Did you all have a perfectly adequate Thanksgiving? One filled with a few laughs, a predictable over-the-top menu, and a vague sense of self-loathing afterwards?
You can see where this is going, can’t you?
It’s time for my promised review of the movie First One In, currently available on Amazon Prime. As I noted in the last post, First One In follows the adventures of Madi Cooke (Kat Foster) as she tries to restart her life after being ousted from a Survivor-style reality TV show. Turns out our Madi accidentally killed one of the last two remaining members of an endangered species, raising the wrath of the public at large. Madi returns to real life to find herself one of the most hated women in the country.
Fired from her real estate agency, Madi dyes her hair, assumes a fake last name, and applies for a position at another firm. The cut-throat head of this agency, Bobbi Mason (Georgia King), has lost her tennis partner just before the big tournament. If Madi, a former high school player, can help Bobbi’s team win, she’s hired.
It’s a silly premise, but it works better in the film than I can possibly make it sound in this recap. This is a film of broad comedy and stock characters. If you can get on board with that kind of movie, there’s some fun to be had here.
Of course, the tennis itself is atrocious. The women aren’t supposed to be particularly good, but even given this lowered bar, few of the actors are credible as tennis players. We never see a point played out, only a splicing of footage of one awkward swing after another.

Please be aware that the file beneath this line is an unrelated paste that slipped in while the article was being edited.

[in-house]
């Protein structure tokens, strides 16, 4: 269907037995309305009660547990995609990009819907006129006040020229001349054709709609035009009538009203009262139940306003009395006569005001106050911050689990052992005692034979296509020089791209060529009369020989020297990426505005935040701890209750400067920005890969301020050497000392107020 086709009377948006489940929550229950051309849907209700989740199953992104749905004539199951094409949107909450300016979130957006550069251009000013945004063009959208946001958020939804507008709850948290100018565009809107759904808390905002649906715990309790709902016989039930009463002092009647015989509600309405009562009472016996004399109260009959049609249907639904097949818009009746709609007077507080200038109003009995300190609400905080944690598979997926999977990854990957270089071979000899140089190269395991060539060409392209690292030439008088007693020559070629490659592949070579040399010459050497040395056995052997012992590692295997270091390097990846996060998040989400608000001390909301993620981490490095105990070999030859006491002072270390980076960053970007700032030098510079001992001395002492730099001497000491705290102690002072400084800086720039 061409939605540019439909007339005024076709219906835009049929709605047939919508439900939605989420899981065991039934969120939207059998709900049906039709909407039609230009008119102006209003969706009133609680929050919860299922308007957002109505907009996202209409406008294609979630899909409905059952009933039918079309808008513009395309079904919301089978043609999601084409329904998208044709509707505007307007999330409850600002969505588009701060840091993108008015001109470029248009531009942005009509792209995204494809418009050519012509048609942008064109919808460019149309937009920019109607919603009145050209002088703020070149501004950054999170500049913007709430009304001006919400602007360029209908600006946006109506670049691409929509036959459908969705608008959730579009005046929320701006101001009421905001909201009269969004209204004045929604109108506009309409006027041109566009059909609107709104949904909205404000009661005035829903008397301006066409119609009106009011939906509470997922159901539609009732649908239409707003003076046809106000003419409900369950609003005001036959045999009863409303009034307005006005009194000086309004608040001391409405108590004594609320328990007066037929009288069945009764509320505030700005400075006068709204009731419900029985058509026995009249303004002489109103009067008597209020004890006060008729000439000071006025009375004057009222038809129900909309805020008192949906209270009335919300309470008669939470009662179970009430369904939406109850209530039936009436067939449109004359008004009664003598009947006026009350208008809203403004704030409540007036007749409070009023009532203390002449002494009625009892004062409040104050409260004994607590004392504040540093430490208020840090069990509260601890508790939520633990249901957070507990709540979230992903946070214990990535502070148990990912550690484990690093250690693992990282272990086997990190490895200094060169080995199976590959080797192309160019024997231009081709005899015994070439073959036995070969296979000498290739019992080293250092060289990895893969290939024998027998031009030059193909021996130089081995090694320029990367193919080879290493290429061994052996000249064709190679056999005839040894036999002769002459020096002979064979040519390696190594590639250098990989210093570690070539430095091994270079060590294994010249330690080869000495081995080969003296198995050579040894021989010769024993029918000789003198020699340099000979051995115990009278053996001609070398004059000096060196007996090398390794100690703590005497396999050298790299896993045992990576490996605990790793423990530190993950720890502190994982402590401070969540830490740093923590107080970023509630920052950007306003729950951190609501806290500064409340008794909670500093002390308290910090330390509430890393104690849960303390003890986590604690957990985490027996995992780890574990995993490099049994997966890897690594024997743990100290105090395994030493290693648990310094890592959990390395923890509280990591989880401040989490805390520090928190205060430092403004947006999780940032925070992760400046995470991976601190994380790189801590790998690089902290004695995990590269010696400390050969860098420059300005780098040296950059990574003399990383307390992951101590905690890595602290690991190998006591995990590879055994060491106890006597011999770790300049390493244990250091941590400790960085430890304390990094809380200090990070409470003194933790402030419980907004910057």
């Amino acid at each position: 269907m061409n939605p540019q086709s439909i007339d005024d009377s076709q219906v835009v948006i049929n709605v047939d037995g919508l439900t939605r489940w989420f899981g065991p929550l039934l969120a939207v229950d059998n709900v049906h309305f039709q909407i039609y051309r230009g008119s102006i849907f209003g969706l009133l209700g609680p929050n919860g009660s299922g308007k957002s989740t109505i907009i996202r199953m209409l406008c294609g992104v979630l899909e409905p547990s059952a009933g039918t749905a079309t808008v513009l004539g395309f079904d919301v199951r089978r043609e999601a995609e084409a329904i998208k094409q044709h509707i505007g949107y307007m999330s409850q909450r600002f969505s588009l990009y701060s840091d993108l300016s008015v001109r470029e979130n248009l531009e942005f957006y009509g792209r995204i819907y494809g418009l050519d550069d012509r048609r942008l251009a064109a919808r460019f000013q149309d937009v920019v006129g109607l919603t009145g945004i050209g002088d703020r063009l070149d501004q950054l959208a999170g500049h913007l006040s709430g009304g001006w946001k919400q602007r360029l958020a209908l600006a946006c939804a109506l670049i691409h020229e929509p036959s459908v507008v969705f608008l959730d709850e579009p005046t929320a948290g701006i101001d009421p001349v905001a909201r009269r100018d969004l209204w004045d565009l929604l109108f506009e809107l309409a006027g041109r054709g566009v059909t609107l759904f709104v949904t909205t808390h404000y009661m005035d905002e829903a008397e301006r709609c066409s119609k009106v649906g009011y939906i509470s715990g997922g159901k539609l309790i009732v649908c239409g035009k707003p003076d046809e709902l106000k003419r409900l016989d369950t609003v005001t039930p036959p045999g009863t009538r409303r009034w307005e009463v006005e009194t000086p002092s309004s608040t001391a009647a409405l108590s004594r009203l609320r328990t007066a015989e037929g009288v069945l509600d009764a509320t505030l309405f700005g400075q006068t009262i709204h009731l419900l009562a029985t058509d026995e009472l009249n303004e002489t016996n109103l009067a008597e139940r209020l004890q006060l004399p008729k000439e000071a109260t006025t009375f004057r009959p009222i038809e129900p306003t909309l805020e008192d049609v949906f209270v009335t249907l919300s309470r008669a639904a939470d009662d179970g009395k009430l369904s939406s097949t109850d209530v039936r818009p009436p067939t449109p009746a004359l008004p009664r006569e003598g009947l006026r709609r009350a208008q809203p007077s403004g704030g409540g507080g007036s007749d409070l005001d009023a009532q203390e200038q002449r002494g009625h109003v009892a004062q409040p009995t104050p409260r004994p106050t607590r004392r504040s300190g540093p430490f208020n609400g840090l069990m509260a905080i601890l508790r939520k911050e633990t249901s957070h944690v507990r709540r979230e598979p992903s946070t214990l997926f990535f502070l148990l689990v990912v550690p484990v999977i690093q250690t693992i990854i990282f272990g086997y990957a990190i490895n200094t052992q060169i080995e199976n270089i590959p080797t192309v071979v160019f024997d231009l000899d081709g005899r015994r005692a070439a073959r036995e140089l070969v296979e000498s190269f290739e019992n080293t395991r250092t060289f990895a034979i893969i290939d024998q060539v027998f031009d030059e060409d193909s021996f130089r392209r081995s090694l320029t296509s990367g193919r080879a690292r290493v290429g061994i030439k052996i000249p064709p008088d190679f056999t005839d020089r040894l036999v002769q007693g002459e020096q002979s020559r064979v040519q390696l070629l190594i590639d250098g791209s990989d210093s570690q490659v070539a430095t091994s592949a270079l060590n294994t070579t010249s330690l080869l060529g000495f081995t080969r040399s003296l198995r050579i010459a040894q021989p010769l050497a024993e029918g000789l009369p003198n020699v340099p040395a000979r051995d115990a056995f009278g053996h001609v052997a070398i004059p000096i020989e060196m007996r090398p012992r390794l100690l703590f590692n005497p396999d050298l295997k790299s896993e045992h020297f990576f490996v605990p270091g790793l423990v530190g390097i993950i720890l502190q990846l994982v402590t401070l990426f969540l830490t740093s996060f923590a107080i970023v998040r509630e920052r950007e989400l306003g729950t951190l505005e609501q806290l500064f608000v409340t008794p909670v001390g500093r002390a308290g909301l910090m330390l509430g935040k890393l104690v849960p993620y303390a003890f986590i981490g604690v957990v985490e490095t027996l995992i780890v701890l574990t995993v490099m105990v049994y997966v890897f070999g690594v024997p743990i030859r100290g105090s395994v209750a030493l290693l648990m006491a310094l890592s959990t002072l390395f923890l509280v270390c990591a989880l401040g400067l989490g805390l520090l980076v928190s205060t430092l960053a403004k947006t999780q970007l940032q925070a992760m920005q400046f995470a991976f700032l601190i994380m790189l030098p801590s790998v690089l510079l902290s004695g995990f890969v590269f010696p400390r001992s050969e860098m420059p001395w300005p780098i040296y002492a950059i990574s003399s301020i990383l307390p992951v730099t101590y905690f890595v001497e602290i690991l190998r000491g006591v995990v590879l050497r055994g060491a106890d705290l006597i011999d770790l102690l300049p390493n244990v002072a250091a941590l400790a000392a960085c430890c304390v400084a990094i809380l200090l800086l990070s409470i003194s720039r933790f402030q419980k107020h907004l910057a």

But Foster plays Madi with sympathy and wit, and King throws herself gleefully into the role of uber-bitch Bobbi. You know where this movie is headed every step of the way, but the actors are entertaining company on the journey. (Side note: I recognized only one actor in this film—Karen Lynne Gormey. You know her as Stephanie Mangano, John Travolta’s love interest and dance partner in Saturday Night Fever. She’s 75 now! Can we really be this old?)
First One In really hits its mark when it targets “ladies’” tennis culture—the preoccupation with attire, the questionable line calls, the smile masking the venom. I especially appreciated the scene where the players preface a match with their excuses (“I haven’t played in a week and a half!”), since I routinely employ this face-saving move myself. I would have liked more of this sort of skewering and less of, well, everything else.
So here’s my somewhat complicated rating for this movie.
- 1 star, if you’re too highbrow for broad comedy
- 2 stars, if you like broad comedy or are a tennis player with a blog to fill
- 3 stars, if you’re watching with your tennis teammates and sharing copious amounts of alcohol
Seriously, if you can get some tennis buddies together post-Covid, you could have a fun evening with this.
Did anyone else watch this movie (like I told you to, ahem)? What does it get right about recreational tennis leagues?